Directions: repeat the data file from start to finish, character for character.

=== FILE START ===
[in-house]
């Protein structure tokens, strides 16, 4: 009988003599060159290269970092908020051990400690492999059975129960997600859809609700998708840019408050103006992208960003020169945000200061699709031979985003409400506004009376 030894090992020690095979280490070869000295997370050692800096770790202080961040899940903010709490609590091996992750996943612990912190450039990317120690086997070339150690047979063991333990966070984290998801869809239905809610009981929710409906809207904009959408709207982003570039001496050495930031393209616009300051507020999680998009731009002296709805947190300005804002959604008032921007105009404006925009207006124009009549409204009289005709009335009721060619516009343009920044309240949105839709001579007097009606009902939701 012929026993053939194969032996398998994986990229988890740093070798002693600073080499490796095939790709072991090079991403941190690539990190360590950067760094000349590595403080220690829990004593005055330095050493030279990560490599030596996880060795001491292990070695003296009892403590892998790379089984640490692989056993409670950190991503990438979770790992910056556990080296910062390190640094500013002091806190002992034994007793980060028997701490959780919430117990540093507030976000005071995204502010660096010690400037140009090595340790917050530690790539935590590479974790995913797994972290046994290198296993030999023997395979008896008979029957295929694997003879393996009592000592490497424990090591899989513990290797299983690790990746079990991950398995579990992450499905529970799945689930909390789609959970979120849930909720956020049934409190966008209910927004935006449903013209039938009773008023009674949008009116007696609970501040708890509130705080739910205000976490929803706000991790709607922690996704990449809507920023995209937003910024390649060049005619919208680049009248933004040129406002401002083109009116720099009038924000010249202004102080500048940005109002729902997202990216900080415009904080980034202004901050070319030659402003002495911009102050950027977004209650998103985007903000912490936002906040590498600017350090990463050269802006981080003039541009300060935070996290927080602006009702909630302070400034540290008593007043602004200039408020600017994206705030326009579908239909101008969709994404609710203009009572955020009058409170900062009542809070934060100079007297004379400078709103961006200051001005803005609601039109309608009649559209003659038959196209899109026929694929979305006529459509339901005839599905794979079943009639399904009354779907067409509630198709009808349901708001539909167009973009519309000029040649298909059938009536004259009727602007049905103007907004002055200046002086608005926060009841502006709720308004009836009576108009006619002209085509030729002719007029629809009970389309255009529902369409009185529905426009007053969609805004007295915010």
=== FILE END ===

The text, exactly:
[in-house]
């Protein structure tokens, strides 16, 4: 009988003599060159290269970092908020051990400690492999059975129960997600859809609700998708840019408050103006992208960003020169945000200061699709031979985003409400506004009376 030894090992020690095979280490070869000295997370050692800096770790202080961040899940903010709490609590091996992750996943612990912190450039990317120690086997070339150690047979063991333990966070984290998801869809239905809610009981929710409906809207904009959408709207982003570039001496050495930031393209616009300051507020999680998009731009002296709805947190300005804002959604008032921007105009404006925009207006124009009549409204009289005709009335009721060619516009343009920044309240949105839709001579007097009606009902939701 012929026993053939194969032996398998994986990229988890740093070798002693600073080499490796095939790709072991090079991403941190690539990190360590950067760094000349590595403080220690829990004593005055330095050493030279990560490599030596996880060795001491292990070695003296009892403590892998790379089984640490692989056993409670950190991503990438979770790992910056556990080296910062390190640094500013002091806190002992034994007793980060028997701490959780919430117990540093507030976000005071995204502010660096010690400037140009090595340790917050530690790539935590590479974790995913797994972290046994290198296993030999023997395979008896008979029957295929694997003879393996009592000592490497424990090591899989513990290797299983690790990746079990991950398995579990992450499905529970799945689930909390789609959970979120849930909720956020049934409190966008209910927004935006449903013209039938009773008023009674949008009116007696609970501040708890509130705080739910205000976490929803706000991790709607922690996704990449809507920023995209937003910024390649060049005619919208680049009248933004040129406002401002083109009116720099009038924000010249202004102080500048940005109002729902997202990216900080415009904080980034202004901050070319030659402003002495911009102050950027977004209650998103985007903000912490936002906040590498600017350090990463050269802006981080003039541009300060935070996290927080602006009702909630302070400034540290008593007043602004200039408020600017994206705030326009579908239909101008969709994404609710203009009572955020009058409170900062009542809070934060100079007297004379400078709103961006200051001005803005609601039109309608009649559209003659038959196209899109026929694929979305006529459509339901005839599905794979079943009639399904009354779907067409509630198709009808349901708001539909167009973009519309000029040649298909059938009536004259009727602007049905103007907004002055200046002086608005926060009841502006709720308004009836009576108009006619002209085509030729002719007029629809009970389309255009529902369409009185529905426009007053969609805004007295915010």